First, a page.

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Tucson, AZ 85716-3450
Phone: (800) 635-1196
Hotline: (800) 419-4777
Association of American Physicians and Surgeons, Inc.
A Voice for Private Physicians Since 1943
Omnia pro aegroto


Contact: Kathryn Serkes, 202-333-3855
Association of American Physicians and Surgeons
e-mail: [email protected]

New Poll: Doctors Lie To Protect Patient Privacy

Physicians Almost Unanimous in Opposition to HIPAA 'Privacy' Rules

New federal "privacy" rules could actually do more harm to patients than just compromising privacy, according to a national physician organization.

A mailed survey of 344 physicians conducted by the Association of American Physicians and Surgeons (AAPS) shows almost unanimous opposition to the HHS privacy rules, scheduled for full implementation in 2003. A whopping 96 percent thought the rules would further compromise patient privacy. Some of the other questions provide further clues about the practical effects of the rules.

The poll results were disclosed at a news conference today in Washington, D.C. by AAPS Public Affairs Counsel, Kathryn Serkes, in conjunction with the announcement of a lawsuit against HHS to be filed by AAPS challenging the new regulations.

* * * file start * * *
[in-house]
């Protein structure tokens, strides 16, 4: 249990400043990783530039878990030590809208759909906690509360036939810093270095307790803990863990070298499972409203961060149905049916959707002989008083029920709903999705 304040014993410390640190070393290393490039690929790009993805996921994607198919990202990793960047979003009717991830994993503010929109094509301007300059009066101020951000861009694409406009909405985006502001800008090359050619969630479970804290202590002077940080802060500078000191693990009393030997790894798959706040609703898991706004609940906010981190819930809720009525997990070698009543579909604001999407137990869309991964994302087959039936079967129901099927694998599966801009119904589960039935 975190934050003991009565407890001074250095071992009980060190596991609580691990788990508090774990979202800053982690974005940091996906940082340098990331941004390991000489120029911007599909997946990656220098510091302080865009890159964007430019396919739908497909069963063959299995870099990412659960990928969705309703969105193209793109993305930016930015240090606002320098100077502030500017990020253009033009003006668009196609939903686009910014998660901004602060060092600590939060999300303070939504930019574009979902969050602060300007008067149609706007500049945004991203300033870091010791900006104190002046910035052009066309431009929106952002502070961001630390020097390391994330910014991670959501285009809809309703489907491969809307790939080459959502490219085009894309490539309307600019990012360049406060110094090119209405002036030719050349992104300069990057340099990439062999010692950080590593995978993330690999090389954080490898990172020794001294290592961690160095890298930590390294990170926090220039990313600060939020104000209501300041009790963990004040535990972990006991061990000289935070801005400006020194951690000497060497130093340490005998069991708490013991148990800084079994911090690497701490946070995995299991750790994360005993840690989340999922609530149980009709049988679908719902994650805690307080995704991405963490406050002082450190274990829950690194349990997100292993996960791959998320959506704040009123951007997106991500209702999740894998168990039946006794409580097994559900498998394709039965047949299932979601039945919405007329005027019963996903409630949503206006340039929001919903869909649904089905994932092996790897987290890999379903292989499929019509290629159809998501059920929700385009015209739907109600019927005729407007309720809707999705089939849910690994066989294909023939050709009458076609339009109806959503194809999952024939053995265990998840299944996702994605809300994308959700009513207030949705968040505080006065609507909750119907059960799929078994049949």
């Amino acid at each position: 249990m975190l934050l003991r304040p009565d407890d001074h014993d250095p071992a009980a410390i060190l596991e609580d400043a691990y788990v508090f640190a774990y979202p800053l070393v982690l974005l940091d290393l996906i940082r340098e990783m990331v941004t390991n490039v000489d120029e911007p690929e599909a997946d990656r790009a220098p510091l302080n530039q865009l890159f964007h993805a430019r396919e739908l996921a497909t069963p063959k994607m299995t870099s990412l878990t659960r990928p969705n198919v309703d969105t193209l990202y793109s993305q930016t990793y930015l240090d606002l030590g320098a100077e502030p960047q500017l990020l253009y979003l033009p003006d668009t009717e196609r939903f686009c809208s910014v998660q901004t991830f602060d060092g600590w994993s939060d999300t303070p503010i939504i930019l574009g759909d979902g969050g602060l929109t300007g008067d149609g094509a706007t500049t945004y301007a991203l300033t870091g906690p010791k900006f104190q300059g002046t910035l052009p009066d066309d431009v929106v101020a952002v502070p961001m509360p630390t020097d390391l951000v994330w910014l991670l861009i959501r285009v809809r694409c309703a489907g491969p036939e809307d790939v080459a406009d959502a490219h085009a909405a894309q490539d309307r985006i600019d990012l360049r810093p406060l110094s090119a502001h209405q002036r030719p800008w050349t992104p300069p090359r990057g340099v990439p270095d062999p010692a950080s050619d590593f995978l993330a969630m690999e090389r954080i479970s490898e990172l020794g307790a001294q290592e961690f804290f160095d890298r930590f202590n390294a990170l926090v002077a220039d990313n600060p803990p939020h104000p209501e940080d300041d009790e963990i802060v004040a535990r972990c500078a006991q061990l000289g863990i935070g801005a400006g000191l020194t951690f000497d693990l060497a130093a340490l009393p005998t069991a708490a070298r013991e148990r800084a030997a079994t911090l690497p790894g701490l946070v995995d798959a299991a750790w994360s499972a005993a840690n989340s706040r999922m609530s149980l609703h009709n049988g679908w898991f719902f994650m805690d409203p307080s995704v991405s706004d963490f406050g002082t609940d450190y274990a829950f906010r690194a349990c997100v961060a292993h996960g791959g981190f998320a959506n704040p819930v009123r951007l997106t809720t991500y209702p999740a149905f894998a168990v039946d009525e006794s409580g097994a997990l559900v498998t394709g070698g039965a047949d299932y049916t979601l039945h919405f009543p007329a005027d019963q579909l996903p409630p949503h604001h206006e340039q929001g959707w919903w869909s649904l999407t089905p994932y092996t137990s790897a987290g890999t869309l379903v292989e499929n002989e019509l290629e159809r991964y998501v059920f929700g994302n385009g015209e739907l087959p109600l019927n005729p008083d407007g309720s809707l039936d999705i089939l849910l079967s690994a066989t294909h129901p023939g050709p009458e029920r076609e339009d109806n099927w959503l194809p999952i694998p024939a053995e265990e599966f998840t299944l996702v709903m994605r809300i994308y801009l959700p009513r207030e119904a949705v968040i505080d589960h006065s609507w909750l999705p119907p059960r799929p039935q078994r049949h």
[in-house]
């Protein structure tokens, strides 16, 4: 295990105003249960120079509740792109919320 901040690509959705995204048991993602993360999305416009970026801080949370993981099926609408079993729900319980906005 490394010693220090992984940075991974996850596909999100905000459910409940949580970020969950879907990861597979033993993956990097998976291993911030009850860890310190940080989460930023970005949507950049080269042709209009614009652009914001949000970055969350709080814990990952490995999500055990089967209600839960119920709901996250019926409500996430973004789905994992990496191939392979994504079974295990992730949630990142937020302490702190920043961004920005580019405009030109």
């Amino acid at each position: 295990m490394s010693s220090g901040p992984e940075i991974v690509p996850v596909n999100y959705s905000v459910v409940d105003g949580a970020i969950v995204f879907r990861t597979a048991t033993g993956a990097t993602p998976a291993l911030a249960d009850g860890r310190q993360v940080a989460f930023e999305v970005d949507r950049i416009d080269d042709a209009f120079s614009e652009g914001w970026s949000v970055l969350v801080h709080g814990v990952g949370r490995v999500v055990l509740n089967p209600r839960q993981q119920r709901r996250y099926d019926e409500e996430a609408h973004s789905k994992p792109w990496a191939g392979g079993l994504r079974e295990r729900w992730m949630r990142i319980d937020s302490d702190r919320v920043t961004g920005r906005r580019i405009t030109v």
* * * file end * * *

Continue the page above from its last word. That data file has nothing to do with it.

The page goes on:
"The rules may create a massive federal mandate that requires every doctor to share patients' records with the federal government without patient consent," said Serkes. "Even more alarming is that patients may be refused medical treatment if they won't consent to disclosure."

But physicians already believe that third-parties ask for information that they believe to violate confidentiality, with 51 percent reporting such requests from government agencies and 70 percent from health plans.

Nearly 87 percent reported that a patient had asked that information be kept out of the record, and nearly 78 percent of physicians said that they had indeed withheld information from a patient's record due to privacy concerns. While only 19 percent admit to lying to protect a patient's privacy, 74 percent state that they have withheld information for that reason.

"Patients are withholding information, and doctors are lying because of privacy concerns," said Serkes. "The obvious conclusion is that these rules will only exacerbate the situation to the point of distorted, incomplete and potentially dangerous medical records becoming the norm. Physicians' ethics will be further challenged, the choice between government compliance and lying for a patient."

"While masquerading as patient protection, the rules would actually eliminate any last shred of confidentiality and risk lives," concluded Serkes AAPS is a national association of physicians founded in 1943 to protect the sanctity of the patient-physician relationship from intrusion of third parties.

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